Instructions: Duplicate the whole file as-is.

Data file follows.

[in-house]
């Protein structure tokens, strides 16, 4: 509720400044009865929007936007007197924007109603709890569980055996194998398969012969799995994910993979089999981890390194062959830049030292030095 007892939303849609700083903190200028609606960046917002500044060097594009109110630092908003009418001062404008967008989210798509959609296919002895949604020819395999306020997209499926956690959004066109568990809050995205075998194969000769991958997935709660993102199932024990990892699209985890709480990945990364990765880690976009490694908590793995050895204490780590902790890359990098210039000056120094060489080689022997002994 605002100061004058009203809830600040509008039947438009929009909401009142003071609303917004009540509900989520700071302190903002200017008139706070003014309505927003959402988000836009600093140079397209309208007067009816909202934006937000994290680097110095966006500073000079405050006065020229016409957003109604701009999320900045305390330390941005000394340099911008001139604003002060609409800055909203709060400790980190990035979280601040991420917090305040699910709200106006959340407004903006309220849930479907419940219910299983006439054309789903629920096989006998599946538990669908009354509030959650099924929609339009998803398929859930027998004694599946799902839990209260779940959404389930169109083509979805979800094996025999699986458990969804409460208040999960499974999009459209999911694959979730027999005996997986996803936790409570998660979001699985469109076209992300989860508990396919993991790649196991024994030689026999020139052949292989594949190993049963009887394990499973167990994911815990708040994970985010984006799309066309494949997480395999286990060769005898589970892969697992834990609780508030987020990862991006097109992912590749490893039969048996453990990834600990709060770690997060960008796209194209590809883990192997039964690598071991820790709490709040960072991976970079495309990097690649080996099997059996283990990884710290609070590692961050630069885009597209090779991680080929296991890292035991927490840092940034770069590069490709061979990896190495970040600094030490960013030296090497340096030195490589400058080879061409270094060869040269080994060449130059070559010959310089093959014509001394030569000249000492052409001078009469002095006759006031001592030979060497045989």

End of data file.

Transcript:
[in-house]
């Protein structure tokens, strides 16, 4: 509720400044009865929007936007007197924007109603709890569980055996194998398969012969799995994910993979089999981890390194062959830049030292030095 007892939303849609700083903190200028609606960046917002500044060097594009109110630092908003009418001062404008967008989210798509959609296919002895949604020819395999306020997209499926956690959004066109568990809050995205075998194969000769991958997935709660993102199932024990990892699209985890709480990945990364990765880690976009490694908590793995050895204490780590902790890359990098210039000056120094060489080689022997002994 605002100061004058009203809830600040509008039947438009929009909401009142003071609303917004009540509900989520700071302190903002200017008139706070003014309505927003959402988000836009600093140079397209309208007067009816909202934006937000994290680097110095966006500073000079405050006065020229016409957003109604701009999320900045305390330390941005000394340099911008001139604003002060609409800055909203709060400790980190990035979280601040991420917090305040699910709200106006959340407004903006309220849930479907419940219910299983006439054309789903629920096989006998599946538990669908009354509030959650099924929609339009998803398929859930027998004694599946799902839990209260779940959404389930169109083509979805979800094996025999699986458990969804409460208040999960499974999009459209999911694959979730027999005996997986996803936790409570998660979001699985469109076209992300989860508990396919993991790649196991024994030689026999020139052949292989594949190993049963009887394990499973167990994911815990708040994970985010984006799309066309494949997480395999286990060769005898589970892969697992834990609780508030987020990862991006097109992912590749490893039969048996453990990834600990709060770690997060960008796209194209590809883990192997039964690598071991820790709490709040960072991976970079495309990097690649080996099997059996283990990884710290609070590692961050630069885009597209090779991680080929296991890292035991927490840092940034770069590069490709061979990896190495970040600094030490960013030296090497340096030195490589400058080879061409270094060869040269080994060449130059070559010959310089093959014509001394030569000249000492052409001078009469002095006759006031001592030979060497045989």